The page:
Big Goals, Little Goals (Yes, I Forgot the Goals Bloghop)

Do You Have Goals bannerThis ought to have been my post for the Do You Have Goals/Five Year Project Bloghop. And I was really gonna do it on time this past Friday. But, well…. stuff.

Sometimes it’s easier to set a big goal: ‘I’m going to be an NFL quarterback’, or ‘I’m going to be a rock star’ or ‘I’m going to be a best-selling author like Stephen King or Lawrence Block or St. Luke’. Because when you set a big goal like that you don’t always think about all the little goals you will have to complete to get to where the big goal is even a remote possibility.

And it’s not always easy to find out what YOU will have to do to meet your goal. I mean, I can read about what Lawrence Block and Stephen King did in their early writing days. Only things have changed in the writing world since then. Lawrence Block made a decent living for a number of years writing short stories for the many magazines that were paying markets for such things in those years. Nearly all of those magazines are gone now, and even a great short story writer can’t pay the bills by writing short stories for the one-or-two magazines that are left.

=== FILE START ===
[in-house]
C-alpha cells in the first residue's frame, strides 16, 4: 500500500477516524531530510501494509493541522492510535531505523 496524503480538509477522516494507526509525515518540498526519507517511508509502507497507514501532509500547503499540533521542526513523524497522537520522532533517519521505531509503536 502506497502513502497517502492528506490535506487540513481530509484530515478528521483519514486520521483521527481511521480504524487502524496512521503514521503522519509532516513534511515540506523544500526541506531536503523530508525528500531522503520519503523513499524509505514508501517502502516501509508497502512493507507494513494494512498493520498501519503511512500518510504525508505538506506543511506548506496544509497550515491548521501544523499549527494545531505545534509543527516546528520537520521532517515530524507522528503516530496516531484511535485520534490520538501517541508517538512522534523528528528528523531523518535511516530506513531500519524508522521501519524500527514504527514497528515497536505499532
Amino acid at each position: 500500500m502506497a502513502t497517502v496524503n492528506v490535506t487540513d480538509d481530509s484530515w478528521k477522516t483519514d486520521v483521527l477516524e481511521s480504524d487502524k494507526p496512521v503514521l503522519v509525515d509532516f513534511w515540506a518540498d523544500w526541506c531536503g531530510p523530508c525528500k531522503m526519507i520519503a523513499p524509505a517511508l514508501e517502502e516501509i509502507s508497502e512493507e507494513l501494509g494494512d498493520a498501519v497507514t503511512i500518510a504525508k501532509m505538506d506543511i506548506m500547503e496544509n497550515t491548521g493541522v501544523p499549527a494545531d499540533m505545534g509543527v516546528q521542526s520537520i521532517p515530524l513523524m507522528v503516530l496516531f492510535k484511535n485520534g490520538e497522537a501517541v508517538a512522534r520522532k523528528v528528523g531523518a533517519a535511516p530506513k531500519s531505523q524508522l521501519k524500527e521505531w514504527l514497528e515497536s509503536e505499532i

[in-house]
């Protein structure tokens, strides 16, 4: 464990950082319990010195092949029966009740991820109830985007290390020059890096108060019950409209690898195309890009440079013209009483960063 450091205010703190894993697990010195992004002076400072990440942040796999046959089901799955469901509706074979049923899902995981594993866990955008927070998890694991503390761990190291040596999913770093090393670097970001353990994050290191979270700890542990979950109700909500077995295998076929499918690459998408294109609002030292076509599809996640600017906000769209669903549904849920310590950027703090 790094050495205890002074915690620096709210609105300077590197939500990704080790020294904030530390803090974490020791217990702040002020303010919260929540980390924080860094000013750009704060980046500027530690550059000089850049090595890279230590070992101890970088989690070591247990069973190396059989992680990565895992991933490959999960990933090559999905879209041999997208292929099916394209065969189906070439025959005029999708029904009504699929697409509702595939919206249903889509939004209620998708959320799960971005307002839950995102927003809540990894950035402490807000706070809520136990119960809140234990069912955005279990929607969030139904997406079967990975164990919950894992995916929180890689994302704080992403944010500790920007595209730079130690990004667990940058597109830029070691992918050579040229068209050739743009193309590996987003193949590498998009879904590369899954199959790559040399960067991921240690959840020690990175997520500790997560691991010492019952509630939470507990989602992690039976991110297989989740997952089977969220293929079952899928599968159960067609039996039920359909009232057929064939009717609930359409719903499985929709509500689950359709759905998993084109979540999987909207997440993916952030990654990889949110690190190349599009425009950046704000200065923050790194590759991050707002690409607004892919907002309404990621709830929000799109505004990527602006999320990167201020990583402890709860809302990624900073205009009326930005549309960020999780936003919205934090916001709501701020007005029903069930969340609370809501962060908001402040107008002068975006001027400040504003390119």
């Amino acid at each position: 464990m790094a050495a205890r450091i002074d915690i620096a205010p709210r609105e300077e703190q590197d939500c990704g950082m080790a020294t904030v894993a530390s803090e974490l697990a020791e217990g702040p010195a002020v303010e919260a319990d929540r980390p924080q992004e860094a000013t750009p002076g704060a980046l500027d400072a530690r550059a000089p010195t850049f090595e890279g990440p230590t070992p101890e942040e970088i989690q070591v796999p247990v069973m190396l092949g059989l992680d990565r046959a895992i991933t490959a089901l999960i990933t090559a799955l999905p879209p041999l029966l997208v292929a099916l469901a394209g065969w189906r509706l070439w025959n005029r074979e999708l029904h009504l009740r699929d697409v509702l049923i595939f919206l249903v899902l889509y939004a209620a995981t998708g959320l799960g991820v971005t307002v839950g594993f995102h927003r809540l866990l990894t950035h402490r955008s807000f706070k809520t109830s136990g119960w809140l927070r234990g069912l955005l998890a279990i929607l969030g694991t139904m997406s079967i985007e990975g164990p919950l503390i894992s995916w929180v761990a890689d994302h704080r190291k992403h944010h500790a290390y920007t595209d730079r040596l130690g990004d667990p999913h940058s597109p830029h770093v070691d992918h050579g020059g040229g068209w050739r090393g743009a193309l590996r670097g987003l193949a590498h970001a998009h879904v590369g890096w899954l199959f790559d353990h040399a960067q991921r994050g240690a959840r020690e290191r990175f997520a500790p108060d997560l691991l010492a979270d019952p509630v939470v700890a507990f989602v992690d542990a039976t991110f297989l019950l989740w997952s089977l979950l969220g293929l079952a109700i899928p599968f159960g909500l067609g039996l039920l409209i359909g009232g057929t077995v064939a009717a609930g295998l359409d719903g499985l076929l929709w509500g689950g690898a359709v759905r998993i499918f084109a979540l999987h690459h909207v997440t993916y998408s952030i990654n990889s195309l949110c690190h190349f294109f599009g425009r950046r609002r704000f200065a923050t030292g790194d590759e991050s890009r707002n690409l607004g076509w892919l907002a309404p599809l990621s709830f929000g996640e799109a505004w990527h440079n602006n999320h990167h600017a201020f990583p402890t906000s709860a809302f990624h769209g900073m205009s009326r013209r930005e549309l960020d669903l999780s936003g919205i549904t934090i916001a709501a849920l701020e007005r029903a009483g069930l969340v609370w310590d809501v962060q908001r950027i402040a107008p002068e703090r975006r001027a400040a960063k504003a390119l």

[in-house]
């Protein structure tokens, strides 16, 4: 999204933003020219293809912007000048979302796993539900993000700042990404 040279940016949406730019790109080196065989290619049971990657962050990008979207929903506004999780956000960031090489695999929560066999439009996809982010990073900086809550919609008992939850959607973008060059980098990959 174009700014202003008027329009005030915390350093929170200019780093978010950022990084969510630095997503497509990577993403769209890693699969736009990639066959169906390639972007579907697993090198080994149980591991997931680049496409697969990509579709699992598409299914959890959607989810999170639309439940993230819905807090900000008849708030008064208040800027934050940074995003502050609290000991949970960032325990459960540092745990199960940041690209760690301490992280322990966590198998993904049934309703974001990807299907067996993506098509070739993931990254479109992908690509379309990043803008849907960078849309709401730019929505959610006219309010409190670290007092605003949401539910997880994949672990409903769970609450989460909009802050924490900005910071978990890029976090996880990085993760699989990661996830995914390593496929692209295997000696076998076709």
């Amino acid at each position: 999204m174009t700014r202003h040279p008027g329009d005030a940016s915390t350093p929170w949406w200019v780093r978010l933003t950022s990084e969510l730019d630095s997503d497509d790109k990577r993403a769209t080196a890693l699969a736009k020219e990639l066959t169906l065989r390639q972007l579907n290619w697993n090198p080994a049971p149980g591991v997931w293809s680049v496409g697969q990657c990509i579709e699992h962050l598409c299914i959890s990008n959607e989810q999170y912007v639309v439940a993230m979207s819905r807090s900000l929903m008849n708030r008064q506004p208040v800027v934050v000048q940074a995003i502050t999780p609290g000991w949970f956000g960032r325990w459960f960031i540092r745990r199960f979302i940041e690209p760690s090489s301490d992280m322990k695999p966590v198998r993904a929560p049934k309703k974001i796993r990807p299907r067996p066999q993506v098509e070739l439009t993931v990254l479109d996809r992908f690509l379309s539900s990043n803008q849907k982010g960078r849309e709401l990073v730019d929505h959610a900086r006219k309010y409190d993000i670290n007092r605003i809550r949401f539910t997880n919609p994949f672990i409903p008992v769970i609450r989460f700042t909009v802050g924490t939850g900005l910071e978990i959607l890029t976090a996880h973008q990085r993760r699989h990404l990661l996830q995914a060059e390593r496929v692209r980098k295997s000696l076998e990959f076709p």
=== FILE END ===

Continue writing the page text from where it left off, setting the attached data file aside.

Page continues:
Orson Scott Card won the Hugo and Nebula awards two years in a row, and people knew he was a Mormon who hadn’t rejected his faith. But these days, I doubt a writer who was not fully on board with gay marriage and abortion would have a shot at major awards— even Orson Scott Card is routinely cursed as a ‘homophobe’ and a ‘hater’ in spite of the fact that he’s written a highly sympathetic gay male character in one of his novel series.

Looking at the big goal too much can make us crazy. Or make us believe the writing scams out there that the current way to writing success is to pay big bucks to the latest iteration of the vanity press.

I think for now I’m going to look at my little goals— the little things I have to do RIGHT NOW to take a step forward in my writing. At the moment it’s a short story/novella called ‘Rigord Trails’, a story set on a distant planet, but a story with a bit of a western feel— it’s set on a cattle drive, only the role of cattle is being played by lizardy things called ‘rigords’. And my next step is to find some names for my main characters, and some place names and odd words. So that’s my little goal— for today.

Writing with Scrivener